White Sox promote Nick Madrigal, DFA Kelvin Herrera

Nick Madrigal (White Sox)

Three days after locking in an extra year of team control, the White Sox called up Nick Madrigal in advance of tonight’s opener in Kansas City.

To make room for him, the Sox designated Kelvin Herrera, which is significant news on its own.

First, Madrigal. Unlike the other highly touted position players the White Sox have promoted over the last few seasons, Madrigal surfaces with the lowest expectations, at least in terms of GIF-worthy, Statcast-melting buzz. He’s not much for pulling the ball in the air at the moment, so his contributions are likely to be limited to mostly singles and hustle doubles. His game is about winning on the margins — few strikeouts to erode his contributions at the plate, good defense at second base, aggressive baserunning that helps more than it hurts, and a borderline rabid competitive streak.

Running with Madrigal carries potential risk, but not much. He looked ready late last year, but the White Sox avoided promoting him in September to delay the start of his service-time accumulation. Rushing him, especially in 2020’s warped competitive environment, isn’t really a concern.

Madrigal might beat a lot of quality pitches into the ground and get thrown out by a step at first base too often in his first months as a White Sox, but that’s kinda what Leury García is doing already, at least when he faces right-handed pitchers. The upgrade in defense should be worth it in the short term, with the reps during an uncertain season paying off in the long run.

As for Herrera, pitching him was counterproductive. Not only was he likely their worst regular right-handed reliever, but every time he pitched, the White Sox drew an outing closer to guaranteeing his $10 million option for 2021. Herrera needed 21 of those in 2020, but he only made two appearances — the latter featuring two homers over two innings in the finale of the Twins series — before the White Sox decided they’d seen enough.

Herrera finished the White Sox portion of his two-year, $18 million contract with a 6.54 ERA over 59 games. The signing wasn’t a bad idea on paper, but given that Herrera was coming off a torn Lisfranc ligament in his left foot, it wasn’t without risk, either.

Sure enough, Herrera’s velocity dropped. While he was effective for about the first five weeks of his tenure, but his back locked up during an ill-fated outing against Boston in early May 2019, and he wasn’t the same after. His ERA with the White Sox hovered above 6.00 for his last 38 outings.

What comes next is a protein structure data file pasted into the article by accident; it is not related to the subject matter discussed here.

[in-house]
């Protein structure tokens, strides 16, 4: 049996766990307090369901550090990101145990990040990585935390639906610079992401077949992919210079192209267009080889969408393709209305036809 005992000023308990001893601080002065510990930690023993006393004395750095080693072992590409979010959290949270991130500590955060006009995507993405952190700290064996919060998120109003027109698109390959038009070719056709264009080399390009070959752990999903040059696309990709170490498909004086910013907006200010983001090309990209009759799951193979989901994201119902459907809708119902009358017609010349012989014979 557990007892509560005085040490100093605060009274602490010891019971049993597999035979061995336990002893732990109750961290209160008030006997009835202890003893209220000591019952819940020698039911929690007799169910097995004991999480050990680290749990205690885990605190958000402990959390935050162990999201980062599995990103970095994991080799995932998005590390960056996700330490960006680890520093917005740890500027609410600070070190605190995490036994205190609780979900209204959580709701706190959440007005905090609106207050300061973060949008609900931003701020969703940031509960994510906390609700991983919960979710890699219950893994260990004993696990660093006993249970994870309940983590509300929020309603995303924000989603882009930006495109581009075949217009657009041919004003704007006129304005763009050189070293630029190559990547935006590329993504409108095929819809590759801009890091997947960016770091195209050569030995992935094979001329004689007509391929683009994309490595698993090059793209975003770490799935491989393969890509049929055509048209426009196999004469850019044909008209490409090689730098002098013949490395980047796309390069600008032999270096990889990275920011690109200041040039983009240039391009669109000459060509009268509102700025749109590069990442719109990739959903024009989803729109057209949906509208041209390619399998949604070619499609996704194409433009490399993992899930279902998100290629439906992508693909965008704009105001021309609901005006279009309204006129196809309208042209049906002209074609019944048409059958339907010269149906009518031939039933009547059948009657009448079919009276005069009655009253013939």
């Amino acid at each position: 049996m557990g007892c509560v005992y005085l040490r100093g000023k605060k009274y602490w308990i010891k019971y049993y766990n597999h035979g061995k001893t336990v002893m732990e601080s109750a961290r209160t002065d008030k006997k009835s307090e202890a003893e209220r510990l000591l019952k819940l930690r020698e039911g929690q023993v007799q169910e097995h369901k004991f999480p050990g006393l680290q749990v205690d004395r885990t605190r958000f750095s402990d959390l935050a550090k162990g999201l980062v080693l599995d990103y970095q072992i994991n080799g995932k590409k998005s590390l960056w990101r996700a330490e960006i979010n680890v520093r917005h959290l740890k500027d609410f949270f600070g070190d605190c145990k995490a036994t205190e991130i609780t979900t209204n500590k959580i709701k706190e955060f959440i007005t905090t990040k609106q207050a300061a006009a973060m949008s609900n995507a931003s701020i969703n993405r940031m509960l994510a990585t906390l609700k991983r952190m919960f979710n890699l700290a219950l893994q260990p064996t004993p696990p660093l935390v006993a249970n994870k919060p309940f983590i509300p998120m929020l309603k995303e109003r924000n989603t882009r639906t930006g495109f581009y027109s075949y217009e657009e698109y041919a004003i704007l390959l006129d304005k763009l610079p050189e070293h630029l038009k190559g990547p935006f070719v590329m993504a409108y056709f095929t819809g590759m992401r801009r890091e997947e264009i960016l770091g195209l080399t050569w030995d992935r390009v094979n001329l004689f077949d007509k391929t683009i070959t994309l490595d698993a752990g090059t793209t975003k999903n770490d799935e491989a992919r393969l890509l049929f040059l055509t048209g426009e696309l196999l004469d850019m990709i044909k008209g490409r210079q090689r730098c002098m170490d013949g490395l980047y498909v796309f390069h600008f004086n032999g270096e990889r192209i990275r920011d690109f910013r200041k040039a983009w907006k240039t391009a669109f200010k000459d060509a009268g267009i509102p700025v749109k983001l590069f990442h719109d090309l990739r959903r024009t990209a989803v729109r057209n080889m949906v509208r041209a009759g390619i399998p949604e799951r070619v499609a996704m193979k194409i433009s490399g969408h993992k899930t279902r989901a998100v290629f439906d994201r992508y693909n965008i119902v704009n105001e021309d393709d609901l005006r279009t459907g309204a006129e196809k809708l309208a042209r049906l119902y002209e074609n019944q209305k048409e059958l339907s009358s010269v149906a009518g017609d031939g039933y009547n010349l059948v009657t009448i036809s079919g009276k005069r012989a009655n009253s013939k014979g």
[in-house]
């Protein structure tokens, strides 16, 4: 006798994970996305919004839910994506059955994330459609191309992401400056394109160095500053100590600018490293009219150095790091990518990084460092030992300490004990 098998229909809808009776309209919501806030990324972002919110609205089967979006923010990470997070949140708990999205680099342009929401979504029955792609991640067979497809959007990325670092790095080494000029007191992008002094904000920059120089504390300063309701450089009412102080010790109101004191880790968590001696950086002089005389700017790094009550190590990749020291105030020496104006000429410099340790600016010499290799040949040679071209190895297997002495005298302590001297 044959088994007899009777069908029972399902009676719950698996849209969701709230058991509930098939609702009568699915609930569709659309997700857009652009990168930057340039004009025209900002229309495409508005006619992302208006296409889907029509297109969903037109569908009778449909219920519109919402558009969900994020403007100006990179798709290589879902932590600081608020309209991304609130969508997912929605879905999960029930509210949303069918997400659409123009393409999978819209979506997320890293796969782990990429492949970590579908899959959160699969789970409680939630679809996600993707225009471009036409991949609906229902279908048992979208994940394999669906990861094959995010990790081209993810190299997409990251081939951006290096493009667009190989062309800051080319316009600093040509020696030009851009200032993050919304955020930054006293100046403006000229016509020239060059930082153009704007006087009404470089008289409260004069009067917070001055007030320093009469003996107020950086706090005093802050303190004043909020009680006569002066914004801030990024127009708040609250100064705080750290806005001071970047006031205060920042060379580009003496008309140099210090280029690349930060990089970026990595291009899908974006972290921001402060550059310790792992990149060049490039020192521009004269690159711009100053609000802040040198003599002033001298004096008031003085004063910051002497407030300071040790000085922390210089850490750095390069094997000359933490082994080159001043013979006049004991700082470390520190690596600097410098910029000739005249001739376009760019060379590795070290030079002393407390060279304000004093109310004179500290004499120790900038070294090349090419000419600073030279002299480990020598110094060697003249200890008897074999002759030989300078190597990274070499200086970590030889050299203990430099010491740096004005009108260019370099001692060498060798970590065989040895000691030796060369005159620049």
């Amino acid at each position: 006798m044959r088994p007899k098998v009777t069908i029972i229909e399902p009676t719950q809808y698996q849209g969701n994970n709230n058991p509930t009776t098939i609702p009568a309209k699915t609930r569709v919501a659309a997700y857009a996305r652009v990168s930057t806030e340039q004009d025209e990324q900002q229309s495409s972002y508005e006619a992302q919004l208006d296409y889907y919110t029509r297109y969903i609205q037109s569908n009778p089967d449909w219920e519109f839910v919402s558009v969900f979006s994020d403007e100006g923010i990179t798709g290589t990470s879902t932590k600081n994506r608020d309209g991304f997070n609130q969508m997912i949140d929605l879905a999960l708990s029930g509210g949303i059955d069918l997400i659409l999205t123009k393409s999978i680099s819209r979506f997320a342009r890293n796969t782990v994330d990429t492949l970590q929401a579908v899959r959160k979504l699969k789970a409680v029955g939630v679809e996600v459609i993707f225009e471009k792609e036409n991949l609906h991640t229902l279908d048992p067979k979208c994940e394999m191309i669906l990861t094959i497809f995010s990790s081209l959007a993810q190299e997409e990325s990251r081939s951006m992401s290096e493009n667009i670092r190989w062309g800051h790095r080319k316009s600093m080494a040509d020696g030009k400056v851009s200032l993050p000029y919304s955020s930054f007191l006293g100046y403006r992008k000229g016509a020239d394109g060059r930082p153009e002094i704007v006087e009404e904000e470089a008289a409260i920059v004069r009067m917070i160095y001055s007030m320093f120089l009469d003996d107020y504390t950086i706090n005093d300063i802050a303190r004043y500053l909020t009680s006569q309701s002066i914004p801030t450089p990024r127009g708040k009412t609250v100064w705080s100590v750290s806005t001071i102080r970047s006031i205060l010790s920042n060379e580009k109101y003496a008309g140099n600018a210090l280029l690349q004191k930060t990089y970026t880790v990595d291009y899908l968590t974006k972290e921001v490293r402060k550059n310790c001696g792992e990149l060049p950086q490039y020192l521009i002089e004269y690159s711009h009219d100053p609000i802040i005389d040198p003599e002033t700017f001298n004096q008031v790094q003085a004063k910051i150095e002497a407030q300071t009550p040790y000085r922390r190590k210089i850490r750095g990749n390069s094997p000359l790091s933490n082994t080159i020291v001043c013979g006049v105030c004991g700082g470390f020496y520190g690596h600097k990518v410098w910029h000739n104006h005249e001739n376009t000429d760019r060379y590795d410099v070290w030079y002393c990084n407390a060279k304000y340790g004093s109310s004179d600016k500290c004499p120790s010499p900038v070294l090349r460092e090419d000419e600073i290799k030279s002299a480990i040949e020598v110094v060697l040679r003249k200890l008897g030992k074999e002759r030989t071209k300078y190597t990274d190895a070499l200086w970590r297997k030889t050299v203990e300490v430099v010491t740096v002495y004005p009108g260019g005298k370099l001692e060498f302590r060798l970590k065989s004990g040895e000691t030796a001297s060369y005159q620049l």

With Madrigal up, Nomar Mazara is the only piece missing from the White Sox’s ultimate 2020 lineup, and he’s tuning up in Schaumburg. For the time being, García can help in a corner outfield spot to help the Sox get away from Nicky Delmonico if they so choose.

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As Cirensica

If a team grabs Herrera (the Marlins might be desperate enough), and he compiles the sufficient appearances, is the White Sox on the hook for those 10 million?

Herrera => Hahn’s free agent signing that didn’t work out piles higher today.


I’m guessing Kelvin’s already blown a lot of that cash at those cockfights….

Trooper Galactus

No, the team that takes him on would assume the contract and be responsible for the option. Herrera won’t be playing anywhere else until he receives his outright release from the organization.


He’s breaking with recent tradition. #94 will not join #88 and #74 in the lineup.

The smallest guy on the team should always wear No. 1 and that's what the 5-foot-7 Nick Madrigal will do.

— Daryl Van Schouwen (@CST_soxvan) July 31, 2020


No, in this shortened season, the smallest guy should wear # 1/8 in honor of Eddie Gaedel.

lil jimmy

I went to Spring training 06- 17 and there was a little old guy who wore #1 . A coach I guess, more an honored citizen.
Ramrod posture, maybe 5’6″ . Anyone know who he was?
(Drake is not the correct answer)


It’s not surprising considering that I have a Nellie avatar that I am anxious for the Madrigal era to begin.

Eagle Bones

So now that the lineup seems to be sorting itself out to some degree, I’d like to move on to a new grievance: I’m sure keuchel and mccann are buddies and all, but he seems like the worst starter to have McCann catch considering how much he needs to live on the edges of the zone. I’m fine with giving him one of the starters to work with repeatedly, but can they pick a different one? Your catcher doesnt have to have gone to the same college as you.


If it’s not broken, don’t fix it. Keuchel has won both of his starts with McCann behind the plate, and they seem to work well together.

McCann is more valuable than you might think. He knows the tendencies of the American League hitters very well, and he’s shown an ability to out-think them in certain situations. Grandal, who rarely caught in games against AL teams in the past, doesn’t yet have a lot of that knowledge about these hitters.


Please let his walkup music be a madrigal.


Am I the only one hoping that this pushes Leury to the bench and Engel keeps starting in RF? He looks better than Sweet Leu in the field and at the plate right now.